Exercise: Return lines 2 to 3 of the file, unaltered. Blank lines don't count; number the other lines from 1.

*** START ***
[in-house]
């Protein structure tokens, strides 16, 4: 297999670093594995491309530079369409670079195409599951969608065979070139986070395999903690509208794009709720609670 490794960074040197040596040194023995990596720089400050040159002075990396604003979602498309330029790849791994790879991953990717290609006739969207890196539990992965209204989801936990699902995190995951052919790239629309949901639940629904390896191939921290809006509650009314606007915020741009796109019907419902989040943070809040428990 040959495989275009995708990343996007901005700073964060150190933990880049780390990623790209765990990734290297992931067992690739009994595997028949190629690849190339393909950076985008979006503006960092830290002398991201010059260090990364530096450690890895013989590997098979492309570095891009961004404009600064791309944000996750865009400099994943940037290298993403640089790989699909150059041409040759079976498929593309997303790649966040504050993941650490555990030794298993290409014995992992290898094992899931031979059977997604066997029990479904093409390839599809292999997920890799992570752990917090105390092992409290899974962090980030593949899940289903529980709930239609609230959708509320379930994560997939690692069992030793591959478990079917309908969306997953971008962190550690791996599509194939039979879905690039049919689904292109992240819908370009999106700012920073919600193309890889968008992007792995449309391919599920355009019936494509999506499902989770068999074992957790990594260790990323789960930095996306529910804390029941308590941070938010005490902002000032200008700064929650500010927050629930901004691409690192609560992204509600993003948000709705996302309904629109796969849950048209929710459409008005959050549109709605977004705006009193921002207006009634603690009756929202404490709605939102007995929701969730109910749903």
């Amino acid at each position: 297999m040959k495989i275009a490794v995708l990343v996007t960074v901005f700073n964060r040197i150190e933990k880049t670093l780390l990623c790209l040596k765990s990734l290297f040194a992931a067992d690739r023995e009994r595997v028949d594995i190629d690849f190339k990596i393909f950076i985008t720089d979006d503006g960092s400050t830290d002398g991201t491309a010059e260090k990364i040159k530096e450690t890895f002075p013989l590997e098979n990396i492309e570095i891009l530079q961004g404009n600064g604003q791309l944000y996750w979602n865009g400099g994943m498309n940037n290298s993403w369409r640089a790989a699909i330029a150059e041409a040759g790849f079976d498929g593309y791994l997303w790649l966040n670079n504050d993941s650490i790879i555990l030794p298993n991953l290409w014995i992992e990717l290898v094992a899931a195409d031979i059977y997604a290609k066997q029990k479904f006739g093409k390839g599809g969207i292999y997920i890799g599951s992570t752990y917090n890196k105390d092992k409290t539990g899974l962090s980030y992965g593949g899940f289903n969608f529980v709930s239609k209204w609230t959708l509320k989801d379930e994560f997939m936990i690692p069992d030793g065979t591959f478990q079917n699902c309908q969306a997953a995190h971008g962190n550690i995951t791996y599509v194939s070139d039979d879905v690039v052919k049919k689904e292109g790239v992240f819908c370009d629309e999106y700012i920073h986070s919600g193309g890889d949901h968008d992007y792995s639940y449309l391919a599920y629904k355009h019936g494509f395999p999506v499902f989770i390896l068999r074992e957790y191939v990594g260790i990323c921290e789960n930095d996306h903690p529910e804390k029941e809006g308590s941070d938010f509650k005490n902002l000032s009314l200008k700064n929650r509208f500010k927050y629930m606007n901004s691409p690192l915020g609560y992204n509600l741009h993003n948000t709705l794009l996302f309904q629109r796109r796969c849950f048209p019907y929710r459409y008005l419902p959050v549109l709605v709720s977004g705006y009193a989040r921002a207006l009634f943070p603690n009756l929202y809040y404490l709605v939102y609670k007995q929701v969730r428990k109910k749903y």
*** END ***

């Protein structure tokens, strides 16, 4: 297999670093594995491309530079369409670079195409599951969608065979070139986070395999903690509208794009709720609670 490794960074040197040596040194023995990596720089400050040159002075990396604003979602498309330029790849791994790879991953990717290609006739969207890196539990992965209204989801936990699902995190995951052919790239629309949901639940629904390896191939921290809006509650009314606007915020741009796109019907419902989040943070809040428990 040959495989275009995708990343996007901005700073964060150190933990880049780390990623790209765990990734290297992931067992690739009994595997028949190629690849190339393909950076985008979006503006960092830290002398991201010059260090990364530096450690890895013989590997098979492309570095891009961004404009600064791309944000996750865009400099994943940037290298993403640089790989699909150059041409040759079976498929593309997303790649966040504050993941650490555990030794298993290409014995992992290898094992899931031979059977997604066997029990479904093409390839599809292999997920890799992570752990917090105390092992409290899974962090980030593949899940289903529980709930239609609230959708509320379930994560997939690692069992030793591959478990079917309908969306997953971008962190550690791996599509194939039979879905690039049919689904292109992240819908370009999106700012920073919600193309890889968008992007792995449309391919599920355009019936494509999506499902989770068999074992957790990594260790990323789960930095996306529910804390029941308590941070938010005490902002000032200008700064929650500010927050629930901004691409690192609560992204509600993003948000709705996302309904629109796969849950048209929710459409008005959050549109709605977004705006009193921002207006009634603690009756929202404490709605939102007995929701969730109910749903």
């Amino acid at each position: 297999m040959k495989i275009a490794v995708l990343v996007t960074v901005f700073n964060r040197i150190e933990k880049t670093l780390l990623c790209l040596k765990s990734l290297f040194a992931a067992d690739r023995e009994r595997v028949d594995i190629d690849f190339k990596i393909f950076i985008t720089d979006d503006g960092s400050t830290d002398g991201t491309a010059e260090k990364i040159k530096e450690t890895f002075p013989l590997e098979n990396i492309e570095i891009l530079q961004g404009n600064g604003q791309l944000y996750w979602n865009g400099g994943m498309n940037n290298s993403w369409r640089a790989a699909i330029a150059e041409a040759g790849f079976d498929g593309y791994l997303w790649l966040n670079n504050d993941s650490i790879i555990l030794p298993n991953l290409w014995i992992e990717l290898v094992a899931a195409d031979i059977y997604a290609k066997q029990k479904f006739g093409k390839g599809g969207i292999y997920i890799g599951s992570t752990y917090n890196k105390d092992k409290t539990g899974l962090s980030y992965g593949g899940f289903n969608f529980v709930s239609k209204w609230t959708l509320k989801d379930e994560f997939m936990i690692p069992d030793g065979t591959f478990q079917n699902c309908q969306a997953a995190h971008g962190n550690i995951t791996y599509v194939s070139d039979d879905v690039v052919k049919k689904e292109g790239v992240f819908c370009d629309e999106y700012i920073h986070s919600g193309g890889d949901h968008d992007y792995s639940y449309l391919a599920y629904k355009h019936g494509f395999p999506v499902f989770i390896l068999r074992e957790y191939v990594g260790i990323c921290e789960n930095d996306h903690p529910e804390k029941e809006g308590s941070d938010f509650k005490n902002l000032s009314l200008k700064n929650r509208f500010k927050y629930m606007n901004s691409p690192l915020g609560y992204n509600l741009h993003n948000t709705l794009l996302f309904q629109r796109r796969c849950f048209p019907y929710r459409y008005l419902p959050v549109l709605v709720s977004g705006y009193a989040r921002a207006l009634f943070p603690n009756l929202y809040y404490l709605v939102y609670k007995q929701v969730r428990k109910k749903y």